The effects of climate change are exaggerated by media outlets.
Recently, Western societies have begun denouncing the usage of carbon-based energy sources. Consumers in societies that can afford the new technological advances to reduce their carbon footprint have, largely, bought these new products. Governments have given their population incentives to buy green energy with tax reliefs and have increased their budgets on clean energy sources.
The activist movement against anything that releases too much carbon dioxide emissions have grown exponentially. The general populus can been convinced that global warming is a massive threat that must be dealt with in a quick and efficient manner. This is because of the media’s determination to indoctrinate people in this idea that climate change is the massive, prevalent issue of today’s society.
I do not want to deny the existence of climate change. Global warming is an event that has overwhelming scientific evidence in support of it. However, its consequences aren’t exactly as dire as what many think. Since 1880, the increase of average global temperature has increased by 0.8 Centigrade [NASA]. Even with increasing demands for energy, today’s society has proven to strongly support renewable energy. In the near future, with even more advanced methods of energy harnessing, combined with refined and efficient ways to harness carbon based energy, overall emissions will be in decline. Our past ignorance will be fixed and we will work to reduce our carbon emissions to more sustainable levels.
Even if global warming is as prominent in the future as most conceive it to be, why should we care? Even at 2 Centigrade above the pre-industrial average, 150% what we have already changed, the consequences won’t be significant. Experts suggest that this level will only increase sea level by at most an additional half meter [Roperld]. This has already nearly happened without much effect. Flooding has always been commonplace around the planet, even prior to slight increases in sea level. Certain African regions face some, though minor, risk to their crop yield [Wikipedia]. Specific ecosystems are at risk, and some species even face the risk of extinction, but this is a natural aspect of evolution. We can’t expect to keep every species known to man alive when they fail to survive on their own, especially when cataclysmic conditions has been no stranger to earth in the past. Finally, the last major point this will cause is more unpredictable and adverse weather conditions. Humans have proven to be quite resilient against the elements. A slightly larger variation in temperature or precipitation won’t cause serious problems to our society today.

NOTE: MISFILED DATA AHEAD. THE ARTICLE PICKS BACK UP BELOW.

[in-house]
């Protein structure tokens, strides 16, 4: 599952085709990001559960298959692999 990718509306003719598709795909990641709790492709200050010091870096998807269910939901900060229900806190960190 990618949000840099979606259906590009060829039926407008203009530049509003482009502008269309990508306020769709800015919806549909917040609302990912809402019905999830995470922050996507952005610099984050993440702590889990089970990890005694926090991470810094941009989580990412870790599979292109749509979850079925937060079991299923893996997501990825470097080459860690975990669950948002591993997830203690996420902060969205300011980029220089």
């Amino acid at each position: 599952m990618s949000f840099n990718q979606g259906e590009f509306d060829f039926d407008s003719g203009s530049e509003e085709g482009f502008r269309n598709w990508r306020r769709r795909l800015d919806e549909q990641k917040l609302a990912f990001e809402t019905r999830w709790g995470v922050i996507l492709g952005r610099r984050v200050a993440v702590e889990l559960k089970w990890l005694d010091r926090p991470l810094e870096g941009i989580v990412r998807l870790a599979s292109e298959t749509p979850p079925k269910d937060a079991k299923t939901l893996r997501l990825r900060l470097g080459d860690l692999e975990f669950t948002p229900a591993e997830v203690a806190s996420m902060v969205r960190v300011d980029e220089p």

The large concerns so many have makes very little sense. Climate change, while real, though decreasing, won’t be nearly as devastating and the media portrays it to be. It will, at most, cause some minor, fixable inconveniences. As long as we don’t revert back to industrial era pollution and maintain a contained usage of fossil fuels, there is no real threat facing us today.
Written by MWR writer Bryden Cheong, edited by the MWR team
The effects of climate change are not exaggerated by media outlets.
There is widespread scientific consensus that climate change presents a real threat and could have serious consequences. In fact, 97% of scientists agree that climate change is happening (NASA, 2016) and, additionally, 95% of scientists believe that humans are the main cause (Borenstein, 2013). However, even as scientific certainty on this topic continues to increase, 41% of the American public thinks that the media is exaggerating the matter (Gallup Poll, 2009).
The media often tries to present both sides of any argument in an effort to seem unbiased, however, the opinions of climate change “deniers” are in fact marginalized views in the scientific community. By presenting both sides of the argument as if they were equally valid, the media is in fact undermining the efforts made by scientists trying to convince the public that climate change poses a real threat. A study conducted by Stephen Lewandowsky in 2013 found that a clear message of consensus made participants more likely to accept scientific facts about climate change. In this manner, media outlets, because of the “bias as balance” concept (Boykoff & Boykoff, 2004), are actually heavily biased towards skeptics and make the facts surrounding climate change seem more controversial than they are.
On another note, a study by Viscount Christopher Monckton published in the MailOnline claimed that predictions about the danger climate change represents are “very greatly exaggerated”. This paper maintains that the global temperature will only rise one third of the amount predicted by the Intergovernmental Panel on Climate Change (IPCC), around 0.6 °C. However, climate scientists pointed out that their data was flawed, even calling it “cherry-picked” and “meaningless” (CarbonBrief, 2015). Media promotion of studies such as this one may confuse the general public into thinking that there is ongoing scientific debate on whether climate change is real or its effects are as serious as predicted, when in reality, these views are only echoed by very few in the scientific community.
As such, it is clear that not only is the media not exaggerating the effects of climate change, it is actually making them appear to be less serious than they actually are.
Written by MWR writer Ila Ghoshal, edited by the MWR team